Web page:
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Historical Architecture of Grosse Pointe – The Grosse Pointe Projects of Alexander Girard

Last week we covered the exceptional home, 232 Lothrop, created by the extremely talented artist Alexander Girard.

Described as one of the most important, prolific and influential textile designers of the twentieth century, Girard was also extremely skilled as an architect, interior, product, and graphic designer.

Alexander Girard (early 1950’s) – Courtesy of Vitra Design Museum

This week we focus on Girard’s other architectural projects in Grosse Pointe. Aside from designing the modern contemporary home located at 232 Lothrop (1951), Girard also created two further homes on Lothrop – number 222 (1948) and 234 (1949), along with 55 Vendome in 1951. All of his projects were created in his signature contemporary modern style, which was particularly prominent throughout the United States during this era.

Having re located in 1937, with his family, from New York to Detroit, Girard began the next phase of his career. In 1938 Girard designed the Junior League of Detroit’s Little Shop in Grosse Pointe. Shortly after, in partnership with H. Beard Adams, he opened his first store, located at 16906 Kercheval. The firm of Girard and Adam’s specialized in interior architecture, design and decoration.

Courtesy of – Alexander Girard, A Designer’s Universe.

In 1945 Girard utilized the former space he had held with Adams to open his own studio and store, to sell products, and stage small exhibitions of painting, sculpture and jewelry. In 1947 Girard relocated his shop to 379 Fisher Road. The new location provided Girard with a building to not only sell products, but also incorporate an office, and a space to showcase his irrepressible talent – offering, “complete architectural and design services for home, office and industrial fields”. Source: Alexander Girard, A Designer’s Universe.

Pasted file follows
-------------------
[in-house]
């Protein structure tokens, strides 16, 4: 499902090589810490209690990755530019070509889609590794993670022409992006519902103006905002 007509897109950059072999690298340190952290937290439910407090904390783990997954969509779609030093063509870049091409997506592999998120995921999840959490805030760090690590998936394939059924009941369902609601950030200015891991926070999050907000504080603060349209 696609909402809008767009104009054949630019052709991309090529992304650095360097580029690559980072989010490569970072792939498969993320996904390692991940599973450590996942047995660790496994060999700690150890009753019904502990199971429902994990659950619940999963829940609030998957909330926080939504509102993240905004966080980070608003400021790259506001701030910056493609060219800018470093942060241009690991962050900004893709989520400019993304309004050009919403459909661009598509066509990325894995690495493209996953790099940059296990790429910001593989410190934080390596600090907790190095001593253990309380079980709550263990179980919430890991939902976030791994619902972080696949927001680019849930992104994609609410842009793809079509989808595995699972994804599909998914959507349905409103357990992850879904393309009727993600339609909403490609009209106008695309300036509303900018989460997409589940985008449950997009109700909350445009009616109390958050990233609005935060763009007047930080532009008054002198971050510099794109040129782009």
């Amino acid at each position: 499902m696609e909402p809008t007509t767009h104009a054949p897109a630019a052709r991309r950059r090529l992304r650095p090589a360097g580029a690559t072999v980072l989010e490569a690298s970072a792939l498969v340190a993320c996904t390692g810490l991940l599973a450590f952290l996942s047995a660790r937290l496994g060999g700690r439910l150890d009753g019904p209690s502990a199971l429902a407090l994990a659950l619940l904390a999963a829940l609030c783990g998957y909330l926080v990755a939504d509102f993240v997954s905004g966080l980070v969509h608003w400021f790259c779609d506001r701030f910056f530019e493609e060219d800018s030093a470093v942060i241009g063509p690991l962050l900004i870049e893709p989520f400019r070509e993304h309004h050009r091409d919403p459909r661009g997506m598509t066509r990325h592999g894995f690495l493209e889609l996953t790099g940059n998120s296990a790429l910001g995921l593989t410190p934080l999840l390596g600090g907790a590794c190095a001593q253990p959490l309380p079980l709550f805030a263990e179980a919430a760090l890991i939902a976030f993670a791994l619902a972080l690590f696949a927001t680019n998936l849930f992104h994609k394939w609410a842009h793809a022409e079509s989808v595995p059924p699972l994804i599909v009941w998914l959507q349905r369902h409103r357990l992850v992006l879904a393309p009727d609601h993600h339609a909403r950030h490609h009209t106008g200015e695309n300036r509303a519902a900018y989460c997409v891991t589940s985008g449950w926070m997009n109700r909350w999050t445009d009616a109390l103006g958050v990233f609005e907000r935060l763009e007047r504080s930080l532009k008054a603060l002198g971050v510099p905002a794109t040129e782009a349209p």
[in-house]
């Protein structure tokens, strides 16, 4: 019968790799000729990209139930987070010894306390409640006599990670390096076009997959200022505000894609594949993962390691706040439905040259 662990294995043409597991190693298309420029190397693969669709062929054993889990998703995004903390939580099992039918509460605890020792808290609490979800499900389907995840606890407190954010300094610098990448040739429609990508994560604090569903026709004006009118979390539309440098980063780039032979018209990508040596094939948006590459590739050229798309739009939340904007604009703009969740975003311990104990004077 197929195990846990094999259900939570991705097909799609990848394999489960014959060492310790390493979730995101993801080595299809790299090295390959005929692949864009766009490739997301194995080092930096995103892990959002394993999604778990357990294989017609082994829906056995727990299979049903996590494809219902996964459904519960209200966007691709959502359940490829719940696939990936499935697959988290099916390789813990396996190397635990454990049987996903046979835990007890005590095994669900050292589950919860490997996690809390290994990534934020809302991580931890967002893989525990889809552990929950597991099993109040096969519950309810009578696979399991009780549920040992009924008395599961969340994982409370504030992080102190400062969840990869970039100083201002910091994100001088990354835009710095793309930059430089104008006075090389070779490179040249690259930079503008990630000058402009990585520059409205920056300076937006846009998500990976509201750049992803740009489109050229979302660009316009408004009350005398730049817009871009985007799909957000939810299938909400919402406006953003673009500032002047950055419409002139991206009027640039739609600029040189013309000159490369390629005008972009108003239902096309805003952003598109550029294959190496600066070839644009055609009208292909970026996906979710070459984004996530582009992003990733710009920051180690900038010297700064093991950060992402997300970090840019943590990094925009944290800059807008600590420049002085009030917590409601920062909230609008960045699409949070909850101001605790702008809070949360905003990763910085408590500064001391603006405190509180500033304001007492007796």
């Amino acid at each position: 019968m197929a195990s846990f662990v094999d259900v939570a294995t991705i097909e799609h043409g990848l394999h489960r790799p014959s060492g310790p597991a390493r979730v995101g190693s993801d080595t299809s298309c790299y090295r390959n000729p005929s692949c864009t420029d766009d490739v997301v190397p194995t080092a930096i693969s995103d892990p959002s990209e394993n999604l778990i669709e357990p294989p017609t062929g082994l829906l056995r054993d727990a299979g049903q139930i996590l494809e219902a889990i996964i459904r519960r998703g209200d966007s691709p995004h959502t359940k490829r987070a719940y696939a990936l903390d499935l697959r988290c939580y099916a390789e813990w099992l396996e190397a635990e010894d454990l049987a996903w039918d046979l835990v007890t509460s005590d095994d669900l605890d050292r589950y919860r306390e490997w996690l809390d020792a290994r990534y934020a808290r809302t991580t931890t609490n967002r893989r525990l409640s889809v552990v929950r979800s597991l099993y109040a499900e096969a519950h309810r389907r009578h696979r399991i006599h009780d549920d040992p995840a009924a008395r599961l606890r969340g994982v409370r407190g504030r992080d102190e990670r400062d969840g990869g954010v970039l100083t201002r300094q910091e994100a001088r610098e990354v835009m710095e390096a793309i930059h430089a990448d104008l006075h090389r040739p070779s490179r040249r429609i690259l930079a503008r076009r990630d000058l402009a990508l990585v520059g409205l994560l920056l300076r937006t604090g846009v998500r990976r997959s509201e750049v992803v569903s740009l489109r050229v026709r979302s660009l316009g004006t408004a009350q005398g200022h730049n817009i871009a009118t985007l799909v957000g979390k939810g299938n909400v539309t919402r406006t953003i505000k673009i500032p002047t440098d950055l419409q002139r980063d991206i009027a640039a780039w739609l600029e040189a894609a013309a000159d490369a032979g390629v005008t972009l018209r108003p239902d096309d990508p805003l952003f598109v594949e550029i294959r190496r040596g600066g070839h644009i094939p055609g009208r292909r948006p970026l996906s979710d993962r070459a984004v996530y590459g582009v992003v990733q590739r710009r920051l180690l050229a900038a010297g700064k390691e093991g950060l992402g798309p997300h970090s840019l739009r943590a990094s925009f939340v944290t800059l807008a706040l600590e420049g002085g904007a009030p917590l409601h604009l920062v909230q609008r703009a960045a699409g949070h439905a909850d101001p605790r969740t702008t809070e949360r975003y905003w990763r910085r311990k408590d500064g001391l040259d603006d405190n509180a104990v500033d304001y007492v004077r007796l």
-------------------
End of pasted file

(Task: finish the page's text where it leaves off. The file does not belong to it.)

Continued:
379 Fisher – Courtesy of Alexander Girard, A Designer’s Universe.

379 Fisher Floor Plan – Courtesy of Alexander Girard, A Designer’s Universe.

Girard worked with many wealthy and celebrity clients in Metro Detroit, decorating and designing the interiors of their homes. This included several projects in Grosse Pointe:

222 Lothrop. Completed in 1948, this was Girard’s own home. It was located on a large lot close to the Pine Woods, a heavily wooded area in Grosse Pointe Farms. Based on research from the Vitra Design Museum we understand Girard created his new residence out of two old houses. Constructed from California redwood, the home featured innovative lighting solutions, plywood furniture designed by Girard as well as first samples of wall displays that would become a constant feature of his interiors. Source: Vitra Design Museum

As the floor plan below demonstrates the first floor was an open configuration, dominated by a large central living area – a typical feature of homes designed using this architectural approach. At some point in the homes history the house was raised – the floor plan and the photo below are from 1969.

The image below presents a superb representation of the interior of this home. Source: Atlas of Interiors